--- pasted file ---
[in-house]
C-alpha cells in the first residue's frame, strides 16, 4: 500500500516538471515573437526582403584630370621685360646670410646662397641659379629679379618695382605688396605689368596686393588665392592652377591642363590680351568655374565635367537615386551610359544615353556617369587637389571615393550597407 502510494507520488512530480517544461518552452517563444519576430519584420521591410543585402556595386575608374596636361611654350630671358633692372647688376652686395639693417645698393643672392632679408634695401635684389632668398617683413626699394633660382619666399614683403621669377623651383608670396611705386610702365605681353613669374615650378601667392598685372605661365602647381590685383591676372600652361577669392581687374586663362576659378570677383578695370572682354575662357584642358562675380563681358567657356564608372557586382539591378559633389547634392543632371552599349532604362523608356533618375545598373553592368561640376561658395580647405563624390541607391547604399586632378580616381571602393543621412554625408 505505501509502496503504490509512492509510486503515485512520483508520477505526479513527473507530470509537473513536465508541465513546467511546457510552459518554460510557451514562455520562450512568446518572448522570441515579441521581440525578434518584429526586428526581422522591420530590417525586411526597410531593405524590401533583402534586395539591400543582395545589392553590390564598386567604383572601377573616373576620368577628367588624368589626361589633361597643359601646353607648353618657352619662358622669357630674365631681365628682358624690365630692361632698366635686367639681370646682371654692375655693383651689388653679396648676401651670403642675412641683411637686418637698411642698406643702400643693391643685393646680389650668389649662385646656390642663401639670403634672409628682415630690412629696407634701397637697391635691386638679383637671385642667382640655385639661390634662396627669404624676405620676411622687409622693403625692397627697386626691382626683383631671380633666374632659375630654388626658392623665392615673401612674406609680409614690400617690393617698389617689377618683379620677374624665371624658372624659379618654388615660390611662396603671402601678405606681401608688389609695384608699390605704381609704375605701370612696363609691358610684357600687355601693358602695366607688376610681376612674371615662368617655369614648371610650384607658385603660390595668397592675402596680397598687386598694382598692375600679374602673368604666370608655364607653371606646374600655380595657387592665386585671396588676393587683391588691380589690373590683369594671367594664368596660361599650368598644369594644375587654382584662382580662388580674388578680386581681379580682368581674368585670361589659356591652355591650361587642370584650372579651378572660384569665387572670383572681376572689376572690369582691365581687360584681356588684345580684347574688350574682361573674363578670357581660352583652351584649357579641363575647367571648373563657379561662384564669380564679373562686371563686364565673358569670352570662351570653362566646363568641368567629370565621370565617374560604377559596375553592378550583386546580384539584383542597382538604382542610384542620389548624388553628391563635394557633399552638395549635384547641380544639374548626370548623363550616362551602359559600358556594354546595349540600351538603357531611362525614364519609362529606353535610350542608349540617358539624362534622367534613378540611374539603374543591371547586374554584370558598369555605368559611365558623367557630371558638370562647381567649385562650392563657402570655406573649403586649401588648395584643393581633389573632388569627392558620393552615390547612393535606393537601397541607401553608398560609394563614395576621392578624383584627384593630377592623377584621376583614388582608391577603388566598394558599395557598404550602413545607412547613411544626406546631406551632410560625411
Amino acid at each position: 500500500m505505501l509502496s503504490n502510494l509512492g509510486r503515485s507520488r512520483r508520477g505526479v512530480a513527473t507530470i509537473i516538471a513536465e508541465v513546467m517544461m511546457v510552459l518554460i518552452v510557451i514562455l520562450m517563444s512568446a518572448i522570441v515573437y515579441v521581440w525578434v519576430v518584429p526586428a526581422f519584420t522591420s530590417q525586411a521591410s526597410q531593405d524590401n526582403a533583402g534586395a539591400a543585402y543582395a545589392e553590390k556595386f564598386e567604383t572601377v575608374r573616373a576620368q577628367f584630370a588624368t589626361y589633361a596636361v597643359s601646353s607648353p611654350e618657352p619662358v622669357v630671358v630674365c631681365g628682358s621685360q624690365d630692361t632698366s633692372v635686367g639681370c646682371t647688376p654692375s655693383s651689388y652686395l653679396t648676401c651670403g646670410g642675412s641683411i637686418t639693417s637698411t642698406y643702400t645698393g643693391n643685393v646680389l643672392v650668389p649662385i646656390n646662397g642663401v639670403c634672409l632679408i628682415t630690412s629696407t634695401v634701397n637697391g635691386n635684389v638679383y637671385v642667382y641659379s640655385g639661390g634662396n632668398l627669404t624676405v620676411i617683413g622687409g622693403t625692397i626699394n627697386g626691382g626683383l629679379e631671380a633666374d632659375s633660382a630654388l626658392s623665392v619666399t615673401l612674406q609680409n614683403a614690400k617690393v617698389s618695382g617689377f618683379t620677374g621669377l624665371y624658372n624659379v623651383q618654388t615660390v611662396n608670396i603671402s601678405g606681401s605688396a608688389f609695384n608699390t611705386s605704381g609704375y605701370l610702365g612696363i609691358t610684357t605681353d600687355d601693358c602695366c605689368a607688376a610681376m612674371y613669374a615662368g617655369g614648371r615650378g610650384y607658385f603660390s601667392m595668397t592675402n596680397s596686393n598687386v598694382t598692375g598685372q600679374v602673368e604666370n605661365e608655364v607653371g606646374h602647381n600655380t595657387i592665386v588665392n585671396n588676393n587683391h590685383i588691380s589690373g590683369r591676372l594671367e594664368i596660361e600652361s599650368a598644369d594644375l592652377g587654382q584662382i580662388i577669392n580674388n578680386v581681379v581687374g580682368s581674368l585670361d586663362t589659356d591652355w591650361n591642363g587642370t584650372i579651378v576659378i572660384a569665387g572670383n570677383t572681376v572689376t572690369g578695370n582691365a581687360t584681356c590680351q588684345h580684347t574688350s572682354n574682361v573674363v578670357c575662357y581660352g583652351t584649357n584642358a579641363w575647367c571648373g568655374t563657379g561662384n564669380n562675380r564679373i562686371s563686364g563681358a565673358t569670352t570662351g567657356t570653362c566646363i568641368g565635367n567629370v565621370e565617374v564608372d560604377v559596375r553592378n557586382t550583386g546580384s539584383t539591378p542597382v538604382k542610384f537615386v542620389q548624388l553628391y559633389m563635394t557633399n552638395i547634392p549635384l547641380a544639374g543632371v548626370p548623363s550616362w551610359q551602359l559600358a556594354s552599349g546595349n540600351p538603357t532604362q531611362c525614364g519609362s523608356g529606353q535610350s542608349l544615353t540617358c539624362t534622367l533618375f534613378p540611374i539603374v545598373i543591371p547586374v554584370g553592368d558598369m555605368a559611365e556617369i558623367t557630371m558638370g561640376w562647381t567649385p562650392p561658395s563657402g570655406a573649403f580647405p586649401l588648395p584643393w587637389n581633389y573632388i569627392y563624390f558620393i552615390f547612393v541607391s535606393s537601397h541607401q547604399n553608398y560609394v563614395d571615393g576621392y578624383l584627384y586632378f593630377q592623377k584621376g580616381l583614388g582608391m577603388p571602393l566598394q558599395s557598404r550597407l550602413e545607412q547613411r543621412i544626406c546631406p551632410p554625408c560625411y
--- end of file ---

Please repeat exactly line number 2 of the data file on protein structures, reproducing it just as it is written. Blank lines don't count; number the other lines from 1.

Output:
C-alpha cells in the first residue's frame, strides 16, 4: 500500500516538471515573437526582403584630370621685360646670410646662397641659379629679379618695382605688396605689368596686393588665392592652377591642363590680351568655374565635367537615386551610359544615353556617369587637389571615393550597407 502510494507520488512530480517544461518552452517563444519576430519584420521591410543585402556595386575608374596636361611654350630671358633692372647688376652686395639693417645698393643672392632679408634695401635684389632668398617683413626699394633660382619666399614683403621669377623651383608670396611705386610702365605681353613669374615650378601667392598685372605661365602647381590685383591676372600652361577669392581687374586663362576659378570677383578695370572682354575662357584642358562675380563681358567657356564608372557586382539591378559633389547634392543632371552599349532604362523608356533618375545598373553592368561640376561658395580647405563624390541607391547604399586632378580616381571602393543621412554625408 505505501509502496503504490509512492509510486503515485512520483508520477505526479513527473507530470509537473513536465508541465513546467511546457510552459518554460510557451514562455520562450512568446518572448522570441515579441521581440525578434518584429526586428526581422522591420530590417525586411526597410531593405524590401533583402534586395539591400543582395545589392553590390564598386567604383572601377573616373576620368577628367588624368589626361589633361597643359601646353607648353618657352619662358622669357630674365631681365628682358624690365630692361632698366635686367639681370646682371654692375655693383651689388653679396648676401651670403642675412641683411637686418637698411642698406643702400643693391643685393646680389650668389649662385646656390642663401639670403634672409628682415630690412629696407634701397637697391635691386638679383637671385642667382640655385639661390634662396627669404624676405620676411622687409622693403625692397627697386626691382626683383631671380633666374632659375630654388626658392623665392615673401612674406609680409614690400617690393617698389617689377618683379620677374624665371624658372624659379618654388615660390611662396603671402601678405606681401608688389609695384608699390605704381609704375605701370612696363609691358610684357600687355601693358602695366607688376610681376612674371615662368617655369614648371610650384607658385603660390595668397592675402596680397598687386598694382598692375600679374602673368604666370608655364607653371606646374600655380595657387592665386585671396588676393587683391588691380589690373590683369594671367594664368596660361599650368598644369594644375587654382584662382580662388580674388578680386581681379580682368581674368585670361589659356591652355591650361587642370584650372579651378572660384569665387572670383572681376572689376572690369582691365581687360584681356588684345580684347574688350574682361573674363578670357581660352583652351584649357579641363575647367571648373563657379561662384564669380564679373562686371563686364565673358569670352570662351570653362566646363568641368567629370565621370565617374560604377559596375553592378550583386546580384539584383542597382538604382542610384542620389548624388553628391563635394557633399552638395549635384547641380544639374548626370548623363550616362551602359559600358556594354546595349540600351538603357531611362525614364519609362529606353535610350542608349540617358539624362534622367534613378540611374539603374543591371547586374554584370558598369555605368559611365558623367557630371558638370562647381567649385562650392563657402570655406573649403586649401588648395584643393581633389573632388569627392558620393552615390547612393535606393537601397541607401553608398560609394563614395576621392578624383584627384593630377592623377584621376583614388582608391577603388566598394558599395557598404550602413545607412547613411544626406546631406551632410560625411